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erratic cool frenchwoman images of freedom. can you say more about sylvester and then bring her back to the united states which would happens when you comes back? >> i think a leader really just did it beautifully. the whole memory so vast, i would just add that i think marie opened up a part of eleanor that women. we have to remember women's education at the time was thought to be potentially hazardous to women's health. the idea that you must think for yourself, that you must figure out how to argue, even a continental point of view. all absolutely true. i think she also, there is a scene on a train when they are going on one of the holidays where eleanor can't go home, and marie serviced suddenly realizes that her great friend, a novelist, is living in that town. despite decides on the spur or has incited that they are going to get off the train. but eleanor doesn't know. this she thinks that their bags are booked through to two stations down. and suddenly millie murray's arrest has things going out the
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window. she says were off the train. eleanor sense of spontaneity, which was so crushed by the expectations of edward e. and women who had suddenly opened up. and i think that going home, she took him to america and aunt thing that i noticed in her settlement work which is, eleanor was so exposed by madam so vest to italy, to seeing italy with their own eyes. she was sent out by her into towns walking the streets alone. this was unheard of to be walking the streets alone at the age of 19 1819. eleanor saw things with their own eyes, experience things at one point there living in the home of an artist. that was unheard of. she was talking with the artist about his representation of the christ figure. she was doing analysis, critical, thinking she was thinking herself. when she got back to the united states, one of the bonuses of being her age, doing which she was doing which was this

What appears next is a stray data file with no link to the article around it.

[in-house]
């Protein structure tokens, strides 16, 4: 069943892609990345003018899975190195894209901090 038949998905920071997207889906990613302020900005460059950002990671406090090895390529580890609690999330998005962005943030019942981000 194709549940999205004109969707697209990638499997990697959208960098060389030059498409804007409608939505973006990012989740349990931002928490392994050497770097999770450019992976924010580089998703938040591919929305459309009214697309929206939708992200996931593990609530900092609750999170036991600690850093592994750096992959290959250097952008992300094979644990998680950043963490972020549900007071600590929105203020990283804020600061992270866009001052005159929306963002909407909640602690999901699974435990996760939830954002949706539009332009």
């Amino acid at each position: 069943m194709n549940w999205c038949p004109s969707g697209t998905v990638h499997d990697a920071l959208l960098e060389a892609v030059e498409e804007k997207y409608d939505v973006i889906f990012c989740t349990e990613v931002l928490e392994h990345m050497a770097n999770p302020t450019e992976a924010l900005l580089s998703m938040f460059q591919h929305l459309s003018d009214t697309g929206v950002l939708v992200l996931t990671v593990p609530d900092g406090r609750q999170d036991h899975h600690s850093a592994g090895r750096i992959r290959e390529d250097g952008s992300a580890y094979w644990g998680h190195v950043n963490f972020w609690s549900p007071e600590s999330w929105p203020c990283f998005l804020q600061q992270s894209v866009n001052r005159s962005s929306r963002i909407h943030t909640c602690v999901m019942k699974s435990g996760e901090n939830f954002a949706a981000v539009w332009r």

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horrible process of coming out the debut of a young woman it is society. fortunately the junior league just that had begun its own participation in the settlement movement. this is a movement that had become in england through chicago, through the whole house, there jane adams, coming to new york in which the idea is essentially make yourself a friend of the community. you live in the community. it was essentially college kids, really. eleanor in the junior league girls were pretty advanced. these were college kids who are embedding themselves in communities, in eleanor's case it was down to livingston street, down to lower east side manhattan twice a week sylvest on the subway. and unheard of liberty. it was scary, it was bold and one of the things that she noticed as i saw it in her own writing, was that as she taught
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young italian children how to move in calisthenics class, how to be american citizens, she knew that what she had to do is get them away from their italian mothers long enough to listen to another voice, to an american voice. italian mothers were incredibly protective. she knew this from italy, they were incredibly protective of their young daughters, especially. eleanor watch children home, she brought young cousin franklin roosevelt down to the lower east side to see what it looked like when you watch somebody back to their door, back into their tenement building, what's the conditions there were. franklin roosevelt had never seen anything like, it how people lived like this he said to her? she was absolutely crucial to his understanding that there was another world. this wasn't just club philanthropy or club activity. this was real stuff, this was the real thing. and she took to it in a way that you don't see among the